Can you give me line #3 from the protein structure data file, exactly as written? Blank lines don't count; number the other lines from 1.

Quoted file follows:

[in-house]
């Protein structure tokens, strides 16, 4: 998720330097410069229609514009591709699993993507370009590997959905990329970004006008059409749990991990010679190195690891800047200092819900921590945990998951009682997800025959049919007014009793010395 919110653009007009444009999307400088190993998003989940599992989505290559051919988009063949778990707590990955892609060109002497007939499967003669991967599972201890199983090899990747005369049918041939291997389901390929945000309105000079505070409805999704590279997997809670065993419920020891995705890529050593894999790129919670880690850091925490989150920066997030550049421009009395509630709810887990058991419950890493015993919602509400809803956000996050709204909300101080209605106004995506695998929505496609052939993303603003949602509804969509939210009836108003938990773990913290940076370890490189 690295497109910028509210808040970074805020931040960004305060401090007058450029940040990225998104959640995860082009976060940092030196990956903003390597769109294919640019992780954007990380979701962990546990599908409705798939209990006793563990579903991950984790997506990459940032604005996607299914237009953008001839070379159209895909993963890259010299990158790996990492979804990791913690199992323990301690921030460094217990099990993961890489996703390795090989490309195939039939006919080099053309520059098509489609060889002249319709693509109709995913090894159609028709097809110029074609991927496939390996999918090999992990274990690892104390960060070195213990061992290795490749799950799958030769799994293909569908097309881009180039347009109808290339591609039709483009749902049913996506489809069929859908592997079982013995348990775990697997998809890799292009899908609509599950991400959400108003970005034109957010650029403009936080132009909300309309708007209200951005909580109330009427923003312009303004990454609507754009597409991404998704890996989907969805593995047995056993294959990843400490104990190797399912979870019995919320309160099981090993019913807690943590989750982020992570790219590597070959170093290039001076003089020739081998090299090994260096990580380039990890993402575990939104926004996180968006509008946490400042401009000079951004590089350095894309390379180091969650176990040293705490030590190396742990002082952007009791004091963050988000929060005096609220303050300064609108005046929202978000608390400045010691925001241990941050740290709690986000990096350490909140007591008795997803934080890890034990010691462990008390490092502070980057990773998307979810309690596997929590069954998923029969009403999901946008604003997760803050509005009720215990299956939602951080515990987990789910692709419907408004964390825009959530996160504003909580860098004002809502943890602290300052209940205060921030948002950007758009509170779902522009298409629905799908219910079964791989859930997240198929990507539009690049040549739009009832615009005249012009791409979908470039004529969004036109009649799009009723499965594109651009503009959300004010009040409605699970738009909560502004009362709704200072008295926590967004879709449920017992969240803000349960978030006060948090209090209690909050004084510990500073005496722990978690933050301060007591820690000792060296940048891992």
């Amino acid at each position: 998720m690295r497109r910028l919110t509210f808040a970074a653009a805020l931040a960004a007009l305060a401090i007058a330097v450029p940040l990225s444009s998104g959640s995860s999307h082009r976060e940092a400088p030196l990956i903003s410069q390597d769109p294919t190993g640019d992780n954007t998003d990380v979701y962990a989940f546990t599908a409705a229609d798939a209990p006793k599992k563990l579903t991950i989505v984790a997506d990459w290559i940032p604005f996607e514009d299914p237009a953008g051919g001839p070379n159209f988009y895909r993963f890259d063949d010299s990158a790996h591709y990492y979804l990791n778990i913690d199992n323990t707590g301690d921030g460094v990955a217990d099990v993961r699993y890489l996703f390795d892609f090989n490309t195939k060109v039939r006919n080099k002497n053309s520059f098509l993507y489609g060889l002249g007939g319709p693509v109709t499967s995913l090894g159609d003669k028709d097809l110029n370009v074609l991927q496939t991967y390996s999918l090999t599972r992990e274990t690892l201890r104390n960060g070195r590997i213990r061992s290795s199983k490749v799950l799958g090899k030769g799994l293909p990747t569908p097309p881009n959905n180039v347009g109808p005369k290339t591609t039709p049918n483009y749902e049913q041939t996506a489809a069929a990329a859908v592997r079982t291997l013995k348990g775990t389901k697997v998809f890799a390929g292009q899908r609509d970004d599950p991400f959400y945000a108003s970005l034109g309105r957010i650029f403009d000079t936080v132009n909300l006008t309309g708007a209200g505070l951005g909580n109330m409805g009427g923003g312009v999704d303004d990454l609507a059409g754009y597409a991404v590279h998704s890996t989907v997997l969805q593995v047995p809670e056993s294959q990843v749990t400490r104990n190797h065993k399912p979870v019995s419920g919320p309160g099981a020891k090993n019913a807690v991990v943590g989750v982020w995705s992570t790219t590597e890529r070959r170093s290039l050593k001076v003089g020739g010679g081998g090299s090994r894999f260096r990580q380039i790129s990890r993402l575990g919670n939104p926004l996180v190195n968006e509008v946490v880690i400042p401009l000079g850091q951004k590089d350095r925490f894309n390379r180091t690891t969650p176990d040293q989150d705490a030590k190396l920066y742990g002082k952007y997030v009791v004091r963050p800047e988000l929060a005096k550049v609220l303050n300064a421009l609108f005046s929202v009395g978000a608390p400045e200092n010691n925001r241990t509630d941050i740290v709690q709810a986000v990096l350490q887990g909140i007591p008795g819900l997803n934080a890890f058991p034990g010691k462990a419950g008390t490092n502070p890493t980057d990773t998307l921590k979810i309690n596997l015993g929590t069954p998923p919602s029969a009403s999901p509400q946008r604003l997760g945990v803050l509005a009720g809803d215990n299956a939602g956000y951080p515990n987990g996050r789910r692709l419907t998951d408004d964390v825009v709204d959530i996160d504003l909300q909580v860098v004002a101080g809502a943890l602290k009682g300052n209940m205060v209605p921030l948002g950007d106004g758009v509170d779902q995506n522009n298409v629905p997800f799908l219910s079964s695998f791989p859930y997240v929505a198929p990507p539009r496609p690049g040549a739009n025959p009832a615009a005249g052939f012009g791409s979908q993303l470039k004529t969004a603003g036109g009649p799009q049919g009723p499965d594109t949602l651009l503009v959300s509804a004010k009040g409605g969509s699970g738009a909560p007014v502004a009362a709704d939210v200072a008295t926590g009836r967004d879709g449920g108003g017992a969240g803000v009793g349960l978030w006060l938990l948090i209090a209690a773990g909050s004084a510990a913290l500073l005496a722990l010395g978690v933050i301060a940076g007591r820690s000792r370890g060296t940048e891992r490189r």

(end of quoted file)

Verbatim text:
């Amino acid at each position: 998720m690295r497109r910028l919110t509210f808040a970074a653009a805020l931040a960004a007009l305060a401090i007058a330097v450029p940040l990225s444009s998104g959640s995860s999307h082009r976060e940092a400088p030196l990956i903003s410069q390597d769109p294919t190993g640019d992780n954007t998003d990380v979701y962990a989940f546990t599908a409705a229609d798939a209990p006793k599992k563990l579903t991950i989505v984790a997506d990459w290559i940032p604005f996607e514009d299914p237009a953008g051919g001839p070379n159209f988009y895909r993963f890259d063949d010299s990158a790996h591709y990492y979804l990791n778990i913690d199992n323990t707590g301690d921030g460094v990955a217990d099990v993961r699993y890489l996703f390795d892609f090989n490309t195939k060109v039939r006919n080099k002497n053309s520059f098509l993507y489609g060889l002249g007939g319709p693509v109709t499967s995913l090894g159609d003669k028709d097809l110029n370009v074609l991927q496939t991967y390996s999918l090999t599972r992990e274990t690892l201890r104390n960060g070195r590997i213990r061992s290795s199983k490749v799950l799958g090899k030769g799994l293909p990747t569908p097309p881009n959905n180039v347009g109808p005369k290339t591609t039709p049918n483009y749902e049913q041939t996506a489809a069929a990329a859908v592997r079982t291997l013995k348990g775990t389901k697997v998809f890799a390929g292009q899908r609509d970004d599950p991400f959400y945000a108003s970005l034109g309105r957010i650029f403009d000079t936080v132009n909300l006008t309309g708007a209200g505070l951005g909580n109330m409805g009427g923003g312009v999704d303004d990454l609507a059409g754009y597409a991404v590279h998704s890996t989907v997997l969805q593995v047995p809670e056993s294959q990843v749990t400490r104990n190797h065993k399912p979870v019995s419920g919320p309160g099981a020891k090993n019913a807690v991990v943590g989750v982020w995705s992570t790219t590597e890529r070959r170093s290039l050593k001076v003089g020739g010679g081998g090299s090994r894999f260096r990580q380039i790129s990890r993402l575990g919670n939104p926004l996180v190195n968006e509008v946490v880690i400042p401009l000079g850091q951004k590089d350095r925490f894309n390379r180091t690891t969650p176990d040293q989150d705490a030590k190396l920066y742990g002082k952007y997030v009791v004091r963050p800047e988000l929060a005096k550049v609220l303050n300064a421009l609108f005046s929202v009395g978000a608390p400045e200092n010691n925001r241990t509630d941050i740290v709690q709810a986000v990096l350490q887990g909140i007591p008795g819900l997803n934080a890890f058991p034990g010691k462990a419950g008390t490092n502070p890493t980057d990773t998307l921590k979810i309690n596997l015993g929590t069954p998923p919602s029969a009403s999901p509400q946008r604003l997760g945990v803050l509005a009720g809803d215990n299956a939602g956000y951080p515990n987990g996050r789910r692709l419907t998951d408004d964390v825009v709204d959530i996160d504003l909300q909580v860098v004002a101080g809502a943890l602290k009682g300052n209940m205060v209605p921030l948002g950007d106004g758009v509170d779902q995506n522009n298409v629905p997800f799908l219910s079964s695998f791989p859930y997240v929505a198929p990507p539009r496609p690049g040549a739009n025959p009832a615009a005249g052939f012009g791409s979908q993303l470039k004529t969004a603003g036109g009649p799009q049919g009723p499965d594109t949602l651009l503009v959300s509804a004010k009040g409605g969509s699970g738009a909560p007014v502004a009362a709704d939210v200072a008295t926590g009836r967004d879709g449920g108003g017992a969240g803000v009793g349960l978030w006060l938990l948090i209090a209690a773990g909050s004084a510990a913290l500073l005496a722990l010395g978690v933050i301060a940076g007591r820690s000792r370890g060296t940048e891992r490189r």